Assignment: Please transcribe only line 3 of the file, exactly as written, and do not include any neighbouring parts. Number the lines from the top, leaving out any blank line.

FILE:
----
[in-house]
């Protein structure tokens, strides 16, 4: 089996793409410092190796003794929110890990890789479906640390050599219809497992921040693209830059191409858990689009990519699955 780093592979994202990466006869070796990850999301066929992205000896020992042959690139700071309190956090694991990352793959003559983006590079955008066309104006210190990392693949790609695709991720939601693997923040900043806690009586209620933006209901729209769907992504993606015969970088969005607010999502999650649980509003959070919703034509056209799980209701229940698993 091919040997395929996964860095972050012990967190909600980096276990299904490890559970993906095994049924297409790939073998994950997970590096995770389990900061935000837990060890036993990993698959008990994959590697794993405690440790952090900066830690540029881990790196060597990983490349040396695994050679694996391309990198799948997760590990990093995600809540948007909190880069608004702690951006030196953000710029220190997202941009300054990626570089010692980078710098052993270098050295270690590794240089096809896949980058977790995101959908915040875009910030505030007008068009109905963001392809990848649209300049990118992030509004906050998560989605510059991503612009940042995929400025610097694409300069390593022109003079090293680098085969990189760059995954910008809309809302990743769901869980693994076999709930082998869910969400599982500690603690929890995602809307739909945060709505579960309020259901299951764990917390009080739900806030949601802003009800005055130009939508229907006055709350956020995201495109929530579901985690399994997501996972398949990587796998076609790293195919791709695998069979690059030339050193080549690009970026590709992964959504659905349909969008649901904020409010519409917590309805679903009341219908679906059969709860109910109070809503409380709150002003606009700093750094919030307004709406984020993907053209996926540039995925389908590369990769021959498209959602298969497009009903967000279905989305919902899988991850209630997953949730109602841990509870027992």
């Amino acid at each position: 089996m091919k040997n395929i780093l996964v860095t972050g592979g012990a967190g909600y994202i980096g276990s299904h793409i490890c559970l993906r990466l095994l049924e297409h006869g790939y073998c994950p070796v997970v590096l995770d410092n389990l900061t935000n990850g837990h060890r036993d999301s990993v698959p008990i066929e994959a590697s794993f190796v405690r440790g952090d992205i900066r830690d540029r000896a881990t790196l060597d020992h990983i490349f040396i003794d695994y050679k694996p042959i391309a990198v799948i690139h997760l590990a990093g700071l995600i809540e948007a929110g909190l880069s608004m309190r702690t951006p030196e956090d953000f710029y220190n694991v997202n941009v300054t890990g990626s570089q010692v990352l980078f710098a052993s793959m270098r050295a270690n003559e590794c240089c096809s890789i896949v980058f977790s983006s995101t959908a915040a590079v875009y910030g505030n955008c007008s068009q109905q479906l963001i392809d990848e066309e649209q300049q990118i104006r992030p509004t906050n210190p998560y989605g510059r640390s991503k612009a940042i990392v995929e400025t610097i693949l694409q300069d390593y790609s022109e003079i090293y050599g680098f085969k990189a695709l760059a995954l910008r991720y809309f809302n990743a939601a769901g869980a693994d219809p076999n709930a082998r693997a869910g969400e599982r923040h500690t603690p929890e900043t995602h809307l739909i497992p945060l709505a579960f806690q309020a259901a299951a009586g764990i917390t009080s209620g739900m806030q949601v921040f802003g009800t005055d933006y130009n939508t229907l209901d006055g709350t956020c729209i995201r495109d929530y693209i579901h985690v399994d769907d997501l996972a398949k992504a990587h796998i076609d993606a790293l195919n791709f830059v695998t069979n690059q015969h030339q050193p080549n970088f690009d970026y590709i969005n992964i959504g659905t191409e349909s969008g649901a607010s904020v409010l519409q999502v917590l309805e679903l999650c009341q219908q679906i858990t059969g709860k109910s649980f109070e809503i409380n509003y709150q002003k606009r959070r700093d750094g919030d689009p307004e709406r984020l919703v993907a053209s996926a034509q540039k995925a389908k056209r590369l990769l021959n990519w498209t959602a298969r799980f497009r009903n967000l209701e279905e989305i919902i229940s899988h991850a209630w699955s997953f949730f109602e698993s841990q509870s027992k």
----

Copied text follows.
């Amino acid at each position: 089996m091919k040997n395929i780093l996964v860095t972050g592979g012990a967190g909600y994202i980096g276990s299904h793409i490890c559970l993906r990466l095994l049924e297409h006869g790939y073998c994950p070796v997970v590096l995770d410092n389990l900061t935000n990850g837990h060890r036993d999301s990993v698959p008990i066929e994959a590697s794993f190796v405690r440790g952090d992205i900066r830690d540029r000896a881990t790196l060597d020992h990983i490349f040396i003794d695994y050679k694996p042959i391309a990198v799948i690139h997760l590990a990093g700071l995600i809540e948007a929110g909190l880069s608004m309190r702690t951006p030196e956090d953000f710029y220190n694991v997202n941009v300054t890990g990626s570089q010692v990352l980078f710098a052993s793959m270098r050295a270690n003559e590794c240089c096809s890789i896949v980058f977790s983006s995101t959908a915040a590079v875009y910030g505030n955008c007008s068009q109905q479906l963001i392809d990848e066309e649209q300049q990118i104006r992030p509004t906050n210190p998560y989605g510059r640390s991503k612009a940042i990392v995929e400025t610097i693949l694409q300069d390593y790609s022109e003079i090293y050599g680098f085969k990189a695709l760059a995954l910008r991720y809309f809302n990743a939601a769901g869980a693994d219809p076999n709930a082998r693997a869910g969400e599982r923040h500690t603690p929890e900043t995602h809307l739909i497992p945060l709505a579960f806690q309020a259901a299951a009586g764990i917390t009080s209620g739900m806030q949601v921040f802003g009800t005055d933006y130009n939508t229907l209901d006055g709350t956020c729209i995201r495109d929530y693209i579901h985690v399994d769907d997501l996972a398949k992504a990587h796998i076609d993606a790293l195919n791709f830059v695998t069979n690059q015969h030339q050193p080549n970088f690009d970026y590709i969005n992964i959504g659905t191409e349909s969008g649901a607010s904020v409010l519409q999502v917590l309805e679903l999650c009341q219908q679906i858990t059969g709860k109910s649980f109070e809503i409380n509003y709150q002003k606009r959070r700093d750094g919030d689009p307004e709406r984020l919703v993907a053209s996926a034509q540039k995925a389908k056209r590369l990769l021959n990519w498209t959602a298969r799980f497009r009903n967000l209701e279905e989305i919902i229940s899988h991850a209630w699955s997953f949730f109602e698993s841990q509870s027992k």